Using High Probability Selling with Network Marketing and with Multi-Level Marketing

Does High Probability Selling work with Network Marketing?  Does High Probability Selling work with Multi-Level Marketing?  What’s the difference?

I believe that High Probability Selling (HPS) should work with Network Marketing, when it is only used to sell a product or a service, and when several other conditions are met (see below).  However, I haven’t yet seen any examples, good or bad, where those other conditions have been met.

Jacques Werth believes that HPS will not work at all with Multi-Level Marketing (MLM), based on his own experience.  He trained a number of people in one of these organizations how to use HPS.  It was very successful in increasing product sales, but it was not successful in meeting the organization’s other objectives.  Ultimately, I suspect there was a problem with transparency.

Network Marketing and Multi-Level Marketing are similar to each other in that they both use a large number of agents (that are not employees) to do a combination of marketing and selling.  The main difference between them is that the Multi-Level Marketing is built on multiple levels of agents, where agents who are higher up in the structure collect money from those who are lower.  In Network Marketing, when all agents are at the same level, the agents make money only when they sell a product or service.

Tony Shays presents a very clear distinction between Network Marketing and Multi-Level Marketing in his article “What Is the Difference Between Network Marketing and Multi-Level Marketing?

In any system, the methods of High Probability Selling work best when the following conditions are met:

  • Clarity.  What the buyer gets must be extremely clear and definite.  Simple to explain.
  • Transparency.  Potential negatives must be at least as visible as the potential positives.  The whole deal must be visible.  Full disclosure.
  • Honesty.  If the salesperson needs to deceive someone in order to make a sale, even by just a little bit or by omission, then HPS will not help.
  • Reputation.  If the organization has a poor reputation, which can happen when some of its agents sell by misleading customers, then High Probability Selling probably won’t work.
  • Know How.  You have to know how to find people who want what you are selling, for their own reasons and in their own time.  You also have to know how to interact with these special people, in ways that are extremely different from the norm.  A good place to start is by reading the book, High Probability Selling by Jacques Werth and Nicholas Ruben (can be purchased here).  After that, we also offer training.

If your Network Marketing or Multi-Level Marketing system meets the conditions above, then High Probability Selling might work for you.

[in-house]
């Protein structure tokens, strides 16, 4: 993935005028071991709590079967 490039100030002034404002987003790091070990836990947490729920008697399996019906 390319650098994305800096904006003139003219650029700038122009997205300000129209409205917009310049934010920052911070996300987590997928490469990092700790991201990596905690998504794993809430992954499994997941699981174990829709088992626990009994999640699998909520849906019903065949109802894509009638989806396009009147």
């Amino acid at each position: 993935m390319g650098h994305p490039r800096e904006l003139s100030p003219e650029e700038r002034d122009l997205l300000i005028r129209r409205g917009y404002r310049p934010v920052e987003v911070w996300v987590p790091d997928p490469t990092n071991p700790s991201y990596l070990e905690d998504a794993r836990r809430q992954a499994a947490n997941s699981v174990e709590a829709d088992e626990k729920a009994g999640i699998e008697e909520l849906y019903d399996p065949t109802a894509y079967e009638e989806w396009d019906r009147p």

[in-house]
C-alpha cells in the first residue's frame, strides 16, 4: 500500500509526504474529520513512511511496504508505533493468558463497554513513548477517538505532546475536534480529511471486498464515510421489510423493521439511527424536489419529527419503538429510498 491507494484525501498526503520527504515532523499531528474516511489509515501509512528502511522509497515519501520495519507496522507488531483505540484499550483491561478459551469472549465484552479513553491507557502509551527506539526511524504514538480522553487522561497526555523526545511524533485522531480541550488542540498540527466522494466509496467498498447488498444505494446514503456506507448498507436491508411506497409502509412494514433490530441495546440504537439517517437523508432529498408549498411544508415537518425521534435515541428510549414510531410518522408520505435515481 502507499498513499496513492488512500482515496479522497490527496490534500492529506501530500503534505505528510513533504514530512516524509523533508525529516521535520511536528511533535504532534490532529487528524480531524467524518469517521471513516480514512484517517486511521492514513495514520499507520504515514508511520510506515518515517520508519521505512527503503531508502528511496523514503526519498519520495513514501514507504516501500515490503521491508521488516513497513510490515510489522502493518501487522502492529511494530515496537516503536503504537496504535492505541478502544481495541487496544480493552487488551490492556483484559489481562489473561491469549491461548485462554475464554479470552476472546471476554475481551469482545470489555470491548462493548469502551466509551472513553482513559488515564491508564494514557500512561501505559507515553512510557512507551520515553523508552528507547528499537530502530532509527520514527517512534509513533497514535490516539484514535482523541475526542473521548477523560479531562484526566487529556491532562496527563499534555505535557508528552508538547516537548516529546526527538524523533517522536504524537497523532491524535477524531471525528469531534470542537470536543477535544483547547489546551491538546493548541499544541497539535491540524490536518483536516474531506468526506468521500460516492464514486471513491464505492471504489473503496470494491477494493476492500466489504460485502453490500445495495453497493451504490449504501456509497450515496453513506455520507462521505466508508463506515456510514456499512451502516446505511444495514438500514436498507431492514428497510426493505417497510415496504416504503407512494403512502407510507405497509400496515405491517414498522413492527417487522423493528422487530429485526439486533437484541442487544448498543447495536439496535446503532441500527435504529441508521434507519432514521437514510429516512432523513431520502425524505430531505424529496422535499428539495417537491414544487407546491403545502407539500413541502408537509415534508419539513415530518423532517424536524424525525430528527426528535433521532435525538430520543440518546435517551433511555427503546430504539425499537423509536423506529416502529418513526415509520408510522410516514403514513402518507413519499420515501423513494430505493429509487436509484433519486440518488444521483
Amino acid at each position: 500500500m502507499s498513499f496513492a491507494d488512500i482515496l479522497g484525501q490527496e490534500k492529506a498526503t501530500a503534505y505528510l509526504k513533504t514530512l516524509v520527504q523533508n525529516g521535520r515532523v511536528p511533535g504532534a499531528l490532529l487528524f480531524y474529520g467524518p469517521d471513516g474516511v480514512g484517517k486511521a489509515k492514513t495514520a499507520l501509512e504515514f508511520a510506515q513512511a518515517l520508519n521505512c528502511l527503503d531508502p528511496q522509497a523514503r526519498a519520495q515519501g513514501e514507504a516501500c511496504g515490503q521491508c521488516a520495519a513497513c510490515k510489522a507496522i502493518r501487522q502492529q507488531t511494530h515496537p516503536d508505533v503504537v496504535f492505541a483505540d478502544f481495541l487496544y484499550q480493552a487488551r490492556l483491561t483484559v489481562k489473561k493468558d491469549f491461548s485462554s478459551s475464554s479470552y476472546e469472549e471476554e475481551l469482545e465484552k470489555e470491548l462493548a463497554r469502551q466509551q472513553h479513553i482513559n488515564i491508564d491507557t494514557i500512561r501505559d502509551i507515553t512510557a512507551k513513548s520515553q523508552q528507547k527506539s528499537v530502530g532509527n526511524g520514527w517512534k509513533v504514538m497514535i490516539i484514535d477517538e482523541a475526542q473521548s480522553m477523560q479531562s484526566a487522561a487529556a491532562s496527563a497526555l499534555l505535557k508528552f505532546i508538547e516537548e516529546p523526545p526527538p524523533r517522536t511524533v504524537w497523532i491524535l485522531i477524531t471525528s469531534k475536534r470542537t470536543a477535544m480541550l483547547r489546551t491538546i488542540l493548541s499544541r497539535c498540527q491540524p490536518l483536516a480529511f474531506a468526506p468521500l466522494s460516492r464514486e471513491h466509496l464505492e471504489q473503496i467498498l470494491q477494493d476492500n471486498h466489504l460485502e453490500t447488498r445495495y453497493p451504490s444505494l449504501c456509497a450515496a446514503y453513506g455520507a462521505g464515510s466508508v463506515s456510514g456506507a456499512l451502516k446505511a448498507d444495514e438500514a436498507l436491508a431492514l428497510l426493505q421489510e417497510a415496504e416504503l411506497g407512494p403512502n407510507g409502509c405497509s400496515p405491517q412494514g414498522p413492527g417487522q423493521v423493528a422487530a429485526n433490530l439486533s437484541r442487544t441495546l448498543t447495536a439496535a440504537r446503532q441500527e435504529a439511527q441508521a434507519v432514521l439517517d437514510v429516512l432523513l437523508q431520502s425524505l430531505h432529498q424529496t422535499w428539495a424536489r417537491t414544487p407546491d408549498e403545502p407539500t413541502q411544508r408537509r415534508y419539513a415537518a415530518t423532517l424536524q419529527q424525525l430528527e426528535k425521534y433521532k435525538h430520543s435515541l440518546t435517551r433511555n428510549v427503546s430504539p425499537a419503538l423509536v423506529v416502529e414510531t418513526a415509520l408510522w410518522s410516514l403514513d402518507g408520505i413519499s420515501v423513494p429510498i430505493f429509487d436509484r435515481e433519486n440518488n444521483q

Questions and comments are welcome.  I will respond to as many as I can. – Carl Ingalls


Upcoming HPS Workshops:
Chapter 12 Explained (15 Nov or 13 Dec, $45);  Getting Personal (6-20 Dec, $245);  Prospecting (Jan-Feb 2017)

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Using High Probability Selling with Network Marketing and with Multi-Level Marketing

2 thoughts on “Using High Probability Selling with Network Marketing and with Multi-Level Marketing

  1. Steve Alexander had this to say about MLM businesses:

    If all the negatives were revealed, most people would never enter MLM in the first place. For example, about 99% of people entering MLMs are out of business within a year. This figure varies a little, but it’s in the ball park.

    Do you really want to enter a market where your chance of success is 1%? Even newbie stock traders succeed about 5% of the time.

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  2. Tom Schrade also has relevant experiences with MLM businesses, and he wrote the following:

    I appreciate the explanation of MLM vs. network marketing but my experience with it is that the difference is moot and I never before heard of anybody trying to draw a distinction since in my experience the terms were used interchangeably. Some just call them pyramids. Even the many companies who have used the model over the years have used both terms as well as things like “relationship marketing”, etc.

    All MLMs require recruiting and selling product in some allegedly balanced mix, usually starting with a somewhat unique product from water filters to tea tree oil to Limu to a thousand in between, most all of which run into some combination of legal or financial or credibility difficulties which leads most to bankruptcy. Or their unique product ends up on grocery shelves for 1/10 the price. Or people realize they can buy the same product from a regular distributor online for half the price or less. The web has changed so much. Or part of the “registration” fee is used to pay upline, which moral or not, is still considered illegal by the FTC.

    Many of the products have excellent benefits but the business part of the MLM marketing/selling process is incredibly inefficient and expensive and difficult and doomed to failure for the majority.

    But despite all the shortcomings, many continue to participate and invest time/money in them. I think they, as I did, get some kind of gold/greed fever which leads them into a “get rich quick” mindset which rarely ends well either financially or psychology/emotionally.

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